The ROSSINI platform integrates two different risk identification and evaluation methods: structural and environmental. The structural RIE is based on assessing structural damage of buildings and several plant components, such as pipelines, vessels and tanks. The environmental RIE instead results from estimating concentrations of chemicals in the entire industrial plant due to leakage from any plant component and simulating its spatial diffusion over time.
The collection of the input data for the two RIEs is carried out through the ROSSINI platform. This acquires and analyzes data from different sensor technologies, including Micro-Electro-Mechanical-System (MEMS) accelerometers, fibre-optic sensors (e.g., Fiber Bragg Grating, FBG, and distributed backscattering based) and a weather station, which are described below.
Triaxial MEMS accelerometers are used for rapidly evaluating possible structural damage and providing input data to the structural RIE. Specifically, one accelerometer per floor is connected to a dynamic data acquisition system (dDas) to monitor dangerous peak accelerations and to periodically record environmental vibrations data useful for the identification of structural dynamics parameters as shown. The dDas acquisition system comprises a standalone acquisition board capable of acquiring, filtering and processing up to 32 simultaneous analogue channels with 24bit precision analogue to digital converters (ADCs). This module features sample rates up to 1kHz for dynamic acquisitions or periods from 1sec to 24hrs for static acquisitions.
The use of fibre optic (FO) sensor technologies in engineering and industrial applications has been significantly increasing. This is largely due to the several advantages they hold with respect to traditional sensors, such as immunity to electromagnetic fields, high sensitivity, good embeddability, lightweight and durability, and the capability of covering wide areas.
In the Oil & Gas industry, FO sensors have found widespread application in down-well temperature measurements, the structural monitoring of oil rigs, and the detection and security monitoring of potential pipeline leakages. Given the notable potentialities of FO sensors, both Fiber Bragg Grating (FBG) and Brillouin backscattering distributed sensors are used in the ROSSINI Project to collect and provide emission data necessary for the environmental RIE.
FBG sensors are point sensors available for a wide range of measurements, which can be used to build a large sensing network and which can be repeatedly queried at high frequency. Brillouin distributed systems exploit the full length of an optical fibre as a strain and temperature sensor and, consequently, they are quite suitable for pipeline monitoring.
Considering that gas leakages from pressurized vessels or pipes imply depressurization along with temperature drop, both pressure and temperature are monitored to detect possible gas releases into the environment. Specifically, FBG point sensors will be used to measure localized pressure and temperature variations at specific locations of the test vessel tested as part of the ROSSINI project. Distributed Brillouin sensors will also be employed for measuring temperature variations on a wide area of the surface of the same test vessel. Both types of sensors need to be connected to specific interrogation units through standard optical cables and connectors. The interrogation units are then connected to the ROSSINI server, capable of gathering data locally and sharing information throughout the online platform developed within the ROSSINI Project.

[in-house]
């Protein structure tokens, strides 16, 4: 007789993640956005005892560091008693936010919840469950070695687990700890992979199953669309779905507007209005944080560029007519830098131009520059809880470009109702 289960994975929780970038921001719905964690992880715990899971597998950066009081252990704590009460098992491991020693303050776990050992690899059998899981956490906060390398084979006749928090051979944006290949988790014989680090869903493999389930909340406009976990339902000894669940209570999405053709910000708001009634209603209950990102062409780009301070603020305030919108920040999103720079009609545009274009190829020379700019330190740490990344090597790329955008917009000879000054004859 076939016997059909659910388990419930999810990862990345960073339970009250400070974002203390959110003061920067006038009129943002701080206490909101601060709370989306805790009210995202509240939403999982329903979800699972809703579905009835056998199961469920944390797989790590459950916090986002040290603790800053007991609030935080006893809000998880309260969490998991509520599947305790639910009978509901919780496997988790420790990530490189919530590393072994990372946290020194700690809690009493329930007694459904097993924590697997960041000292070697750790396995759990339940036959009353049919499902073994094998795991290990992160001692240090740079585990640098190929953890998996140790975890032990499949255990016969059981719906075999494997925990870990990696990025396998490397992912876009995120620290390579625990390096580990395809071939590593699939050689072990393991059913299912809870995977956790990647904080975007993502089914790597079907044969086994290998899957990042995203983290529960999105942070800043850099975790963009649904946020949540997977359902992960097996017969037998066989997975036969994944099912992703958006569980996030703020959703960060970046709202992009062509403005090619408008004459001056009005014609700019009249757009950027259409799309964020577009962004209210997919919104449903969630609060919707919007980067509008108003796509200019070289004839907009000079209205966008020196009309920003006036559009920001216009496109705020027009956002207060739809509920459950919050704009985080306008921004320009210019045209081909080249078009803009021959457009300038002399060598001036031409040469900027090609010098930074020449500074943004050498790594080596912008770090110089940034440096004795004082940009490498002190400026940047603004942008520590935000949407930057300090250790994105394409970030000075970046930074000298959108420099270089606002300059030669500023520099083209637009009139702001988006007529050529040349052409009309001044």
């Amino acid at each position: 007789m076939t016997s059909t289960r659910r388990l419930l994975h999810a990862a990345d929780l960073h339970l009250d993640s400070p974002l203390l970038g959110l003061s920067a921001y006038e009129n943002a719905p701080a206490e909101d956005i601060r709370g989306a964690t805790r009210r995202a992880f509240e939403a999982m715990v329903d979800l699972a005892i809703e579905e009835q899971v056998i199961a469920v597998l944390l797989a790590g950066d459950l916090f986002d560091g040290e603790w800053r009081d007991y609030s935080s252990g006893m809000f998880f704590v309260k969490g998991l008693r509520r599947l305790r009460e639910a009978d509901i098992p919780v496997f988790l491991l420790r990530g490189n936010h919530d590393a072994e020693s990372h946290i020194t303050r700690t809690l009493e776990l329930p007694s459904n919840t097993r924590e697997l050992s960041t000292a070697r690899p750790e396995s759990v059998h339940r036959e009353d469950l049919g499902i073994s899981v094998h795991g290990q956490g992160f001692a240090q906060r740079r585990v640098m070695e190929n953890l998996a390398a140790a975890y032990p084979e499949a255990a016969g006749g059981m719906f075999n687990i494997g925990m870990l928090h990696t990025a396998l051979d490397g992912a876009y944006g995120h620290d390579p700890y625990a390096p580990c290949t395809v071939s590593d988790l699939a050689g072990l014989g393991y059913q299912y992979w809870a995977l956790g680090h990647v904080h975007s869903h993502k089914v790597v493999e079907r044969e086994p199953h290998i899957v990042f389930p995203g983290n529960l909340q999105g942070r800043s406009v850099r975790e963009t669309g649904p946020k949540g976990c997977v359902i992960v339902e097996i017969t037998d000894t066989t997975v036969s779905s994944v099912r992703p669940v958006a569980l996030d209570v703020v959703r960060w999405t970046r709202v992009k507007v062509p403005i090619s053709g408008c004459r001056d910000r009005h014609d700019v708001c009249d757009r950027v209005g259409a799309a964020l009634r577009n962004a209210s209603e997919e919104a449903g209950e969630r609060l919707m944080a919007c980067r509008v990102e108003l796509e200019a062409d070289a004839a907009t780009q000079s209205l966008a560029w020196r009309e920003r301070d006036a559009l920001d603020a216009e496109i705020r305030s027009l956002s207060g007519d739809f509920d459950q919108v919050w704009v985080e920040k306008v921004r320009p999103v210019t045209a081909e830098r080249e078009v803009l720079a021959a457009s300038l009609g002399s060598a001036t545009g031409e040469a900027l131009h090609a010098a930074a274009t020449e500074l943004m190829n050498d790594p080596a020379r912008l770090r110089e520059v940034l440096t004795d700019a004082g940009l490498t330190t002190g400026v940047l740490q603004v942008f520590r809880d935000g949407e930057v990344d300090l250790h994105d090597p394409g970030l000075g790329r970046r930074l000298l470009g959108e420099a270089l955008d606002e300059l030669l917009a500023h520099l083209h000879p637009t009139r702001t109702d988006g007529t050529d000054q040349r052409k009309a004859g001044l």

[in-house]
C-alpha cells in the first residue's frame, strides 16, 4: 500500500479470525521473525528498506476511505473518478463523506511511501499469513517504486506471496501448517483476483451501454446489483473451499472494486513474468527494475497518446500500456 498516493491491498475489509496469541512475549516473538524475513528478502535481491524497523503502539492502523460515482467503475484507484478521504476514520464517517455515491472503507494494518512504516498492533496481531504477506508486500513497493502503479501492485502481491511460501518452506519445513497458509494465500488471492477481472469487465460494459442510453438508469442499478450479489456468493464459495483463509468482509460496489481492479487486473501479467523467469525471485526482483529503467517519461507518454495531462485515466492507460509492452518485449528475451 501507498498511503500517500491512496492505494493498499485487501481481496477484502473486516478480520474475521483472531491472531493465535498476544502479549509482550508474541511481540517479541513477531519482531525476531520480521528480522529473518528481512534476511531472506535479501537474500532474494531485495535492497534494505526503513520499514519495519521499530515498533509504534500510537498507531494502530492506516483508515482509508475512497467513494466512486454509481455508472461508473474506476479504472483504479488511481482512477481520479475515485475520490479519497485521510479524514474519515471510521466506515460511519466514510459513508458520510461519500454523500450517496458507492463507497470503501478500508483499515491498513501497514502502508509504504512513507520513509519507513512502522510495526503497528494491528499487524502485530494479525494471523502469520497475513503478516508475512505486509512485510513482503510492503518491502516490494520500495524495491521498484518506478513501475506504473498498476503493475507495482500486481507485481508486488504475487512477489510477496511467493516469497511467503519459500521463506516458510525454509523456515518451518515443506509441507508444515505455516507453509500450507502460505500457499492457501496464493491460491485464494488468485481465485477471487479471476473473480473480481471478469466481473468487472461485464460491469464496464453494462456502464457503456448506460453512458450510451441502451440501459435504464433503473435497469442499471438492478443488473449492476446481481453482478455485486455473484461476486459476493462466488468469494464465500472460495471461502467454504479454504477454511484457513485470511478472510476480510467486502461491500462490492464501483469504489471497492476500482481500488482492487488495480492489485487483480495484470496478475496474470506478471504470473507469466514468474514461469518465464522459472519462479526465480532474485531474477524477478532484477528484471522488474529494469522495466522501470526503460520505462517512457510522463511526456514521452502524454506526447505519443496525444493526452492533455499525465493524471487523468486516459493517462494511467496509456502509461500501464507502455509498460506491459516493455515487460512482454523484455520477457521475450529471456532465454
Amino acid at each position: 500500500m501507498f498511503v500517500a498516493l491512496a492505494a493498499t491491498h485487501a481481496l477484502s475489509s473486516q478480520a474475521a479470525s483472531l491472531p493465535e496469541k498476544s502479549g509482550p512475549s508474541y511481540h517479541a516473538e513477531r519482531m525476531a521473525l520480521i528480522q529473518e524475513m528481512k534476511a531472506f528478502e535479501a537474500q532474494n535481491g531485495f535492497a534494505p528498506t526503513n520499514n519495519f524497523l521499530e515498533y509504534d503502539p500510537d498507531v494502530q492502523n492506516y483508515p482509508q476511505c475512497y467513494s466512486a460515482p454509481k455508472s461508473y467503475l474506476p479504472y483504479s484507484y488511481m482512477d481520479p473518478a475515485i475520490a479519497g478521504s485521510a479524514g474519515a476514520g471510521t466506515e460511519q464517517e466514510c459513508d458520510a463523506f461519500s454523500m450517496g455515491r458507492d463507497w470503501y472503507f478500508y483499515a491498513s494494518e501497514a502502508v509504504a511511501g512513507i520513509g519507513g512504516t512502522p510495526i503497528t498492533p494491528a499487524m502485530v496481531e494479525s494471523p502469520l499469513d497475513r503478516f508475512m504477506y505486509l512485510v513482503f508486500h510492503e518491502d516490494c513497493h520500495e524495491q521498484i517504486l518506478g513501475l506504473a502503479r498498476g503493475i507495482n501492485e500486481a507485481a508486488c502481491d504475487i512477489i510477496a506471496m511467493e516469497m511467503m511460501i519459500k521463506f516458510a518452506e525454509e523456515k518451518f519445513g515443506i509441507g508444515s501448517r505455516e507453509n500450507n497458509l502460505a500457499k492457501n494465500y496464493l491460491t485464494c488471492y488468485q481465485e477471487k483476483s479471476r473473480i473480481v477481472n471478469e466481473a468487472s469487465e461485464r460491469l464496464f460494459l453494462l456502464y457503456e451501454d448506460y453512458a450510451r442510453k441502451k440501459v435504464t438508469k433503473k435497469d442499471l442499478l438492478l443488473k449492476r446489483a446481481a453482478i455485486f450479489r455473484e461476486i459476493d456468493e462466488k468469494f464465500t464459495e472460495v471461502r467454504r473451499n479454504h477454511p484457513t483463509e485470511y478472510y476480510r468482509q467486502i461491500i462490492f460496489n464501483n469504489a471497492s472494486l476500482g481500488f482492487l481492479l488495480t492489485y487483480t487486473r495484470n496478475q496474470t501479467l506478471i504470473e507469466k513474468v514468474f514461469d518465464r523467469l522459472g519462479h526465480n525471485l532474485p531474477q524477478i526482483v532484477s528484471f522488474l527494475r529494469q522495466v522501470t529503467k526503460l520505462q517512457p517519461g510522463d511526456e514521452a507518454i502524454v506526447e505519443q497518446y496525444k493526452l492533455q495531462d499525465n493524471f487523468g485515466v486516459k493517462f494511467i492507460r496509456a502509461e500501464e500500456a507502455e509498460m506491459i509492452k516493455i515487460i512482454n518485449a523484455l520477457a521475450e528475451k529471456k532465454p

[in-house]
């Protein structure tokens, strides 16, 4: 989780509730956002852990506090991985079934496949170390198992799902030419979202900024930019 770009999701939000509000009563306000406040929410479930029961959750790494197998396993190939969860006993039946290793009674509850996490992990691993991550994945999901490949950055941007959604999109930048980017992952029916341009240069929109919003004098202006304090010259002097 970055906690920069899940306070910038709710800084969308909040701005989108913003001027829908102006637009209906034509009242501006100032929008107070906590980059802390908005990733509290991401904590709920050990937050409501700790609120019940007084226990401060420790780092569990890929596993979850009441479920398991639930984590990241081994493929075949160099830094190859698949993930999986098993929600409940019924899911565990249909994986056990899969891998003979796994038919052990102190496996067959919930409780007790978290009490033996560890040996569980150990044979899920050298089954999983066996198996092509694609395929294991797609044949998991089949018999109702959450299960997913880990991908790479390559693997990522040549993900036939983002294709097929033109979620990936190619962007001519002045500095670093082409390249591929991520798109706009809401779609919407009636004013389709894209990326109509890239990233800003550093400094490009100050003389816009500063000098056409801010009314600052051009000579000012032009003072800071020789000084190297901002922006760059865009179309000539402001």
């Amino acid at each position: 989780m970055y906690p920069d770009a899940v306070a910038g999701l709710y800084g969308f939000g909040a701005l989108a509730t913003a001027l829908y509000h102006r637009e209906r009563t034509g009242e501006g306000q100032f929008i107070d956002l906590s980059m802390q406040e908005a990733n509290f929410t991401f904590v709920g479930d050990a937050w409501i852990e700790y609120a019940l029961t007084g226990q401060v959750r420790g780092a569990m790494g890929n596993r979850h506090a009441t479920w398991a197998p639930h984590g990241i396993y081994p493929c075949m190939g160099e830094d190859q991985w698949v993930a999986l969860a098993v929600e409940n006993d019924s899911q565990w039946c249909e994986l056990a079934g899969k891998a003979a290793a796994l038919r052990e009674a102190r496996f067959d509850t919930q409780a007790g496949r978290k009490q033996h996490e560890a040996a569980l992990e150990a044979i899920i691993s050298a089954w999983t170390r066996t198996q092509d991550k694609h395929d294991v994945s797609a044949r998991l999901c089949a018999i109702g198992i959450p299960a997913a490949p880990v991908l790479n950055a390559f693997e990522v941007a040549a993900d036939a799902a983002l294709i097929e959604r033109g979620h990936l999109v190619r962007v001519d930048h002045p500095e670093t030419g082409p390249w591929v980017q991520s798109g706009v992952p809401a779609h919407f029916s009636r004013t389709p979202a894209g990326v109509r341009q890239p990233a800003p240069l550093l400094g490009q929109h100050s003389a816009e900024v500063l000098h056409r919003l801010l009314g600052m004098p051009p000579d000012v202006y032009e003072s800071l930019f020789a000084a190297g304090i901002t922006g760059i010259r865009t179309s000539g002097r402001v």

A weather station is also used to provide meteorological input data for environmental RIE. The weather station is equipped with a wind speed sensor (a), a thermogravimetric sensor (b), in addition to a wind direction (c) and a solar radiation sensor (d), shown below.
Data acquisition system
The data acquisition system includes a set of several sensors installed in the environment, distributed processing units (called data acquisition board), and a data integration and filtering module running on the ROSSINI server in which robustness and redundancy have been considered of paramount importance during the design phase. In the field of data acquisition, the novelty introduced by the ROSSINI system lays in the possibility to exploit different sensor technologies (i.e., MEMS accelerometers, fibre optic sensors and weather station) depending on the specific plant’s needs and strategies agreed with the plant ownership. The entire hardware architecture is designed to be robust and redundant to problems that can occur during earthquakes or serious damages to facilities which can compromise the safety and correct functionality of the monitoring and alerting system. To ensure proper functioning in case of failure of the electrical system, the acquisition board is equipped with a battery that guarantees 12 hours of service and a solar panel to recharge it during the day. Also, the board electronics are suitably protected from accidental shocks or falling rubble by a rigid plastic box, allowing the system to operate in adverse conditions and harsh environments. The acquisition board supports wired gigabit connection to the local area network and wireless 4G/LTE modem. The physical connection is the most reliable and efficient one available and it is used as a principal connection, whereas the wireless one is used as a fail-safe option. Although secondary, the wireless connection allows for sharing real-time data to the ROSSINI server with minimum latency.